Some days you never forget: sometimes for good reasons, sometimes not so good.
This is about one of the happy ones, and fortunately, it keeps turning up.
In 2015, my wife Susan and I volunteered to spend three weeks digging with the Fourth Expedition to Lachish, co-directed by Yosef (Yossi) Garfinkel of the Institute of Archaeology of Hebrew University, along with Michael Hasel and Martin Klingbeil of the Institute of Archaeology, Southern Adventist University. It was one of the hardest, yet most rewarding things we’ve done.
Like many volunteers, we were rookies, but quickly picked up the basic techniques of digging. We were assigned to work in what was designated as Area BB, near the northeast corner of the mound, under Garfinkel’s supervision. Our square director was Eythan Levy, a computer scientist and archaeology student from Belgium.
In the previous year, the same square had yielded a scarab, a fragmentary inscription on a potsherd, and a smiting god figurine. The latter was so unique that it became the logo for dig T-shirts.
It was a fortunate assignment fo us. On the first day of digging, Susan began to uncover a pyxis.
Careful digging calls for moving slowly keeping a level surface so everything remains in context, so it was two days later before she was allowed to remove it. That was fun. Along the way, we uncovered lots of broken pottery, piles of jumbled mud brick, and spots of white plaster, indicating the presence of a building that had collapsed in a fiery destruction. My right hip was badly in need of replacement, so I was assigned mainly to sifting countless buckets of dirt that came from the square. It was hot and dirty work, but yielded a number of beads made from pottery, carnelian, and shell, along with a handful of carbonized olive pits that we carefully saved for carbon dating. Other items of jewelry, including rings and gold foil, turned up without the need of sifting.
On July 26, during our second week, Susan was working near the edge of the square, where the slope had eroded the floor. While carefully working around some broken pottery, she began to uncover what looked like the tang of a bronze spearhead. Yossi was called over to inspect the emerging find, and as many others crowded about, we were surprised to see that the object was squared off on the end, and quite flat — clearly not a spearhead. Yossi suggested it might have been a sort of standard, probably bronze gilded with silver, perhaps affixed to the a staff carried by a priest.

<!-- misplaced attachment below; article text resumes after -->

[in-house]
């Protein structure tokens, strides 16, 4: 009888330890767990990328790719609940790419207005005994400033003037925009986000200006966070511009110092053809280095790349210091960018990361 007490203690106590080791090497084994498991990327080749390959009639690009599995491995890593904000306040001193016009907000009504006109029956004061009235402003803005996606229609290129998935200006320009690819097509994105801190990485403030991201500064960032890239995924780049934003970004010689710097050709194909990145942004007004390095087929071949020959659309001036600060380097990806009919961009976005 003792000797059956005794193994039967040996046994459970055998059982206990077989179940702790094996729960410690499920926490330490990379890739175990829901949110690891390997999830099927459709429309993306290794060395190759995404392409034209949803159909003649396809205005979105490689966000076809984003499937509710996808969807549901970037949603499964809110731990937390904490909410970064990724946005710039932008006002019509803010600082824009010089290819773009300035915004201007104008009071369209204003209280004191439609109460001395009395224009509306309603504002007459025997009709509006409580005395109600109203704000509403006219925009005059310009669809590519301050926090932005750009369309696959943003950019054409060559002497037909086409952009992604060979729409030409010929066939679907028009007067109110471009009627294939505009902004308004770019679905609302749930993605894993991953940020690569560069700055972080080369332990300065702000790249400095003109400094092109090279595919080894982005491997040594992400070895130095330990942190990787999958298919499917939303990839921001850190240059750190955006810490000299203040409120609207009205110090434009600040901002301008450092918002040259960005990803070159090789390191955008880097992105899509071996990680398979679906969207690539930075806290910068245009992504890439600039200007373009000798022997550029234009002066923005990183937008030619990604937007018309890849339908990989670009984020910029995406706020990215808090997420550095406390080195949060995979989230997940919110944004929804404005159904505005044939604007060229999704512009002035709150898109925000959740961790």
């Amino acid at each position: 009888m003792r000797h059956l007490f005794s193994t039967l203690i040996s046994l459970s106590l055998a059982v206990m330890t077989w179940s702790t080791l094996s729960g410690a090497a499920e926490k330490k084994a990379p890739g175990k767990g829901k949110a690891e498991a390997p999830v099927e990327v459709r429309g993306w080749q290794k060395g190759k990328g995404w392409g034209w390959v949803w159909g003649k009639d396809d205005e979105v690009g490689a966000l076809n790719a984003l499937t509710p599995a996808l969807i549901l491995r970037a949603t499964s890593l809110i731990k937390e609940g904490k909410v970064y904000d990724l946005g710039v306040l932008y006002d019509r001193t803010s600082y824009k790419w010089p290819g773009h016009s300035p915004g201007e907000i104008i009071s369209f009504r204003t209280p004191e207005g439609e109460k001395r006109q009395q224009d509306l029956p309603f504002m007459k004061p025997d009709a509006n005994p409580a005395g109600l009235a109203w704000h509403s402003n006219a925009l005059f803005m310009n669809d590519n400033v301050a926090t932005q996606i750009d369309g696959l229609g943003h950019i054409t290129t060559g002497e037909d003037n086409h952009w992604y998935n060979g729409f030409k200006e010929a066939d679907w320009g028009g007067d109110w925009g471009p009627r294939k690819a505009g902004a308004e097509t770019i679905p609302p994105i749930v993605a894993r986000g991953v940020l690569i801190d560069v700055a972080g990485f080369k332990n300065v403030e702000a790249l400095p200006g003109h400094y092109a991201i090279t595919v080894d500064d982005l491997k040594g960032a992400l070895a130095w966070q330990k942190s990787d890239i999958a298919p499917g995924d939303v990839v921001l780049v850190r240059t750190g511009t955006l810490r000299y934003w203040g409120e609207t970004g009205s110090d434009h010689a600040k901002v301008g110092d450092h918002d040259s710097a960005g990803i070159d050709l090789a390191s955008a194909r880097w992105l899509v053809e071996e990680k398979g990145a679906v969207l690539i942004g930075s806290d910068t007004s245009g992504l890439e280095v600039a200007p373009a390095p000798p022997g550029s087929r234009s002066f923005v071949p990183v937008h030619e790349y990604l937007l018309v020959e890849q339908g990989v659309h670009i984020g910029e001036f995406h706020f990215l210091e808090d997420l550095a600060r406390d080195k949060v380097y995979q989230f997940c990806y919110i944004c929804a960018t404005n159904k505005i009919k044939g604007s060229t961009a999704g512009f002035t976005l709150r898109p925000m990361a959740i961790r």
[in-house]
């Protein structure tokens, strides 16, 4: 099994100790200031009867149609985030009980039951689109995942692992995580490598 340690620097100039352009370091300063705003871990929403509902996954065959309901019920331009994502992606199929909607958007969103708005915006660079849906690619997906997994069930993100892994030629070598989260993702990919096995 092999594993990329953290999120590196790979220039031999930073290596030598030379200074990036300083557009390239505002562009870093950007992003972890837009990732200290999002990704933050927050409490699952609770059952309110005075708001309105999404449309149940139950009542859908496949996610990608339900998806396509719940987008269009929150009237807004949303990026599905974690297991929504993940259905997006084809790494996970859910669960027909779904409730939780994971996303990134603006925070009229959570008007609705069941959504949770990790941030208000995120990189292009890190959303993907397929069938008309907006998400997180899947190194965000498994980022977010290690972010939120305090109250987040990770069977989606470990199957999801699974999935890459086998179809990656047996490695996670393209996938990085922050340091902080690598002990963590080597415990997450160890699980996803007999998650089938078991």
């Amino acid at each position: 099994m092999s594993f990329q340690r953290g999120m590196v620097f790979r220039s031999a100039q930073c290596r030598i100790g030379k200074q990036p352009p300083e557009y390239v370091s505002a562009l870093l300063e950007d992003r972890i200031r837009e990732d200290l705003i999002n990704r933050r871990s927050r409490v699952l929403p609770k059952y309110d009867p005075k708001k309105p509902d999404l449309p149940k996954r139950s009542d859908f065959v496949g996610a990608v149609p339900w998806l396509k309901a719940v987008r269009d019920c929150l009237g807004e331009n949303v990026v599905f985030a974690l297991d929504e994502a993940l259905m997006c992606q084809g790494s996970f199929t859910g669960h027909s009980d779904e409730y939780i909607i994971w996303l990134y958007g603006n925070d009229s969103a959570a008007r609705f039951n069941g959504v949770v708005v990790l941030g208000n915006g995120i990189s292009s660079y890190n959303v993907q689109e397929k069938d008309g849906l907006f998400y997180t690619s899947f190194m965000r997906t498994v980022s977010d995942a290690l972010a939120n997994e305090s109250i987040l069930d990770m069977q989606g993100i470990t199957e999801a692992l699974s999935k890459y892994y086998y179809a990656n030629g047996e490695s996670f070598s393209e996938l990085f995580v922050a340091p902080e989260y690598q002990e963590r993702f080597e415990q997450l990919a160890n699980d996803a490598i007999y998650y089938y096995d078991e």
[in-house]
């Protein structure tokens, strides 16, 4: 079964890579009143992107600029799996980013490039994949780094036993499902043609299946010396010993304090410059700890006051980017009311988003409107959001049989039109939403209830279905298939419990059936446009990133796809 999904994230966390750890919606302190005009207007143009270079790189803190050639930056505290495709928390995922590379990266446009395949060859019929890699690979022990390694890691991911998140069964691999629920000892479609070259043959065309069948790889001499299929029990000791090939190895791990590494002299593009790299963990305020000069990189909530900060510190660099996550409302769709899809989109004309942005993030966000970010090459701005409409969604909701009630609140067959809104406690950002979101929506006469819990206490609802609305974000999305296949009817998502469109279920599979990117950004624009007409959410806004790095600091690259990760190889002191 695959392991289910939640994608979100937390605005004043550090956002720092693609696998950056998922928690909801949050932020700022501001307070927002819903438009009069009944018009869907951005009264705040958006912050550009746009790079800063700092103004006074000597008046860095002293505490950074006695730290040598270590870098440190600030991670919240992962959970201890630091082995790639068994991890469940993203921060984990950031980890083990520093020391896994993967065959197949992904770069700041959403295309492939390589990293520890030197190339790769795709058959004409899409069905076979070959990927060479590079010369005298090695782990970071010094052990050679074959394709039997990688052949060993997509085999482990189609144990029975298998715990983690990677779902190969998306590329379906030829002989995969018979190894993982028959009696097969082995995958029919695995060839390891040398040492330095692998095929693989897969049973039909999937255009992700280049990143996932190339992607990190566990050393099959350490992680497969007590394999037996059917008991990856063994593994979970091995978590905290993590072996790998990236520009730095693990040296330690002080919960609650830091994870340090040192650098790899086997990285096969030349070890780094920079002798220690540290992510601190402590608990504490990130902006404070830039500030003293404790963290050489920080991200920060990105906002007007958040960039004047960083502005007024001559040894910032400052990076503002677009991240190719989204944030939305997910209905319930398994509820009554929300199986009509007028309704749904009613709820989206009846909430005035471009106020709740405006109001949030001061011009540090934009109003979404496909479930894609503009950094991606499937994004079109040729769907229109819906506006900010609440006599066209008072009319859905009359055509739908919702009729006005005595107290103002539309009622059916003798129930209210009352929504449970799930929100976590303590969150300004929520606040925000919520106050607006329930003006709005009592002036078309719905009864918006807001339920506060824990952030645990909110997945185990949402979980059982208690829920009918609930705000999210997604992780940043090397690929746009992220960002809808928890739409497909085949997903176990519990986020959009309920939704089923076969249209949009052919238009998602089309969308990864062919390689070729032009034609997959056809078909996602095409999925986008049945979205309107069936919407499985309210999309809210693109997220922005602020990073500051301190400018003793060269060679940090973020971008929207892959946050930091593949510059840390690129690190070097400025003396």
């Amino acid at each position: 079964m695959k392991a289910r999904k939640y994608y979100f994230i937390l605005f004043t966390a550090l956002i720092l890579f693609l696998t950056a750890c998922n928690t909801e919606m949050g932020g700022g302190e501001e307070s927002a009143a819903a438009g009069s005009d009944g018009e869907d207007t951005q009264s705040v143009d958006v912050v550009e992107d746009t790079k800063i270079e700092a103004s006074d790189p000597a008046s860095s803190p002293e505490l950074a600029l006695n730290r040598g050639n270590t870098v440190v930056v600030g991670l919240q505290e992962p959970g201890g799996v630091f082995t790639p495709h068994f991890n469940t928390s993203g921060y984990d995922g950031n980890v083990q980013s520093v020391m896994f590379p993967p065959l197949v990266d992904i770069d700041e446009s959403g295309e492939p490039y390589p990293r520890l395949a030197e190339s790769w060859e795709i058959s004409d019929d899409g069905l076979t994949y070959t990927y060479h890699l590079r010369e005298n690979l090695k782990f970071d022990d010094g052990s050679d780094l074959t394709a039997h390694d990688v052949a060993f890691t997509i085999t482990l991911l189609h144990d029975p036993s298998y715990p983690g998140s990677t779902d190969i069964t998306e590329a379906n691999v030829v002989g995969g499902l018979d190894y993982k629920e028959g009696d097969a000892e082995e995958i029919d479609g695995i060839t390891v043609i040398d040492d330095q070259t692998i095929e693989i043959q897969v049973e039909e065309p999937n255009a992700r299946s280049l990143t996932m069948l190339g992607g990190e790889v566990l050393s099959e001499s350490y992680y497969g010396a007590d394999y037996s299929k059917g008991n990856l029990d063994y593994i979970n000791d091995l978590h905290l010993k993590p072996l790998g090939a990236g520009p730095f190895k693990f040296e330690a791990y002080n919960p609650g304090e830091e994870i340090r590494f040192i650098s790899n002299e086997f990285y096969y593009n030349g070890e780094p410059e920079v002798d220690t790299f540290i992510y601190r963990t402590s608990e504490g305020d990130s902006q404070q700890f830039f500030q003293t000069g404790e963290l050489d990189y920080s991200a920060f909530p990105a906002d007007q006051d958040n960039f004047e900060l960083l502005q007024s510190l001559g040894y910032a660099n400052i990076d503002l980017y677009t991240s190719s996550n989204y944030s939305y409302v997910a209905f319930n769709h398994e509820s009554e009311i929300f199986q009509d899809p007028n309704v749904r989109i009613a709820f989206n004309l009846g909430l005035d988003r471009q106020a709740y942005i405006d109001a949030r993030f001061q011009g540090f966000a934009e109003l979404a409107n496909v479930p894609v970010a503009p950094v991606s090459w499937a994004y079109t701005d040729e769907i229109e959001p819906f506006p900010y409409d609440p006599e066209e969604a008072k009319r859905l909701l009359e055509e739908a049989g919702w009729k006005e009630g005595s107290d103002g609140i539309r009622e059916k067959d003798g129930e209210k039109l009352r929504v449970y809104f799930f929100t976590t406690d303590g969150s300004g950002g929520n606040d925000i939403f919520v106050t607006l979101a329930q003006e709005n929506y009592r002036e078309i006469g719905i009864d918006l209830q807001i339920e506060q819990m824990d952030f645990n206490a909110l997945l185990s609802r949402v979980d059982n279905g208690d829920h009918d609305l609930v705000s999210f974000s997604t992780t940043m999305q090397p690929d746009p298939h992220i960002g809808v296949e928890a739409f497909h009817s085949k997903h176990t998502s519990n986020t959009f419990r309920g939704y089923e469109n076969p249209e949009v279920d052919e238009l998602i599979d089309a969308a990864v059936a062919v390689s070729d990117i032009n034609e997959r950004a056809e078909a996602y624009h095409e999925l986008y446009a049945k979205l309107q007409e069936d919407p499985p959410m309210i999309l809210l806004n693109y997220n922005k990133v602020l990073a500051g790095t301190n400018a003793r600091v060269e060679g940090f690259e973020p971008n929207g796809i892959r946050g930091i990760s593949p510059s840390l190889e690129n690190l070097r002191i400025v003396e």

After the excitement, the artifact was carefully packaged and we adjourned for breakfast, but I had a nagging feeling about a quantity of dirt near the find that had crumbled and fallen from the edge due to a couple of careless steps when others came over to look.
When we returned, I scooped up the loose dirt in a bucket and took it to the sifter, where a small bronze image of a smiting god, probably some manifestation of Baal, immediately surfaced. Again everyone gathered around and we posed for pictures. The standard was brought out and replaced in situ, with the smiting god placed beside it as a reminder that it had been found nearby, though not in that exact spot.
It was quite a day.
Fast-forward two more years of excavation, and three years of cleaning and analyzing those and other significant finds. The excavators concluded that we had indeed been digging in the remains of a 12th century Canaanite temple. In January of 2020, Garfinkel and several others published a lengthy article on the layout, history, and function of the temple ( “The Level VI North-East Temple at Tel Lachish,” Levant, January 2020, 1-29; see my blog from March 7). Our finds were featured in both text and images. It was rewarding to see how the hard work of all the professionals and volunteers had come to fruition.
More recently, Garfinkel has published another article in which he argues that the object Susan found was actually a scepter that might have been held by a life-size divine image, probably made of wood, that has not survived (“The Scepters of Life-Sized Divine Statues from Canaanite Lachish and Hazor,” Antiquity 94[375:June 2020] 669-685).
Analysis demonstrated that the scepter was indeed made of bronze coated with silver. It was incised with a circle and embossed with a dotted design that has thus far defied interpretation. It could be seen as an abstract figure with a large head, Garfinkel said, though it may rather have astrological significance.
The scepter is similar in design to one found at Hazor that features two serpents framing an anthropoid figure (now in the Israel Museum), and both are remarkably similar in shape to the scepter held by a miniature image (variously thought of as El or Baal) found at Megiddo and now in the Oriental Institute of Chicago.
The similarity has led Garfinkel to propose that the find could once have been held by a life-size image of the deity.
That’s exciting, and rewarding to think we played a role in bringing it and other relevant artifacts to light. Volunteers rarely, if ever, get credit for individual finds, and don’t expect to. We’re happy to be part of a team. If the COVID pandemic allows digging to resume next year, you may want to consider volunteering, too. You never know what you might find.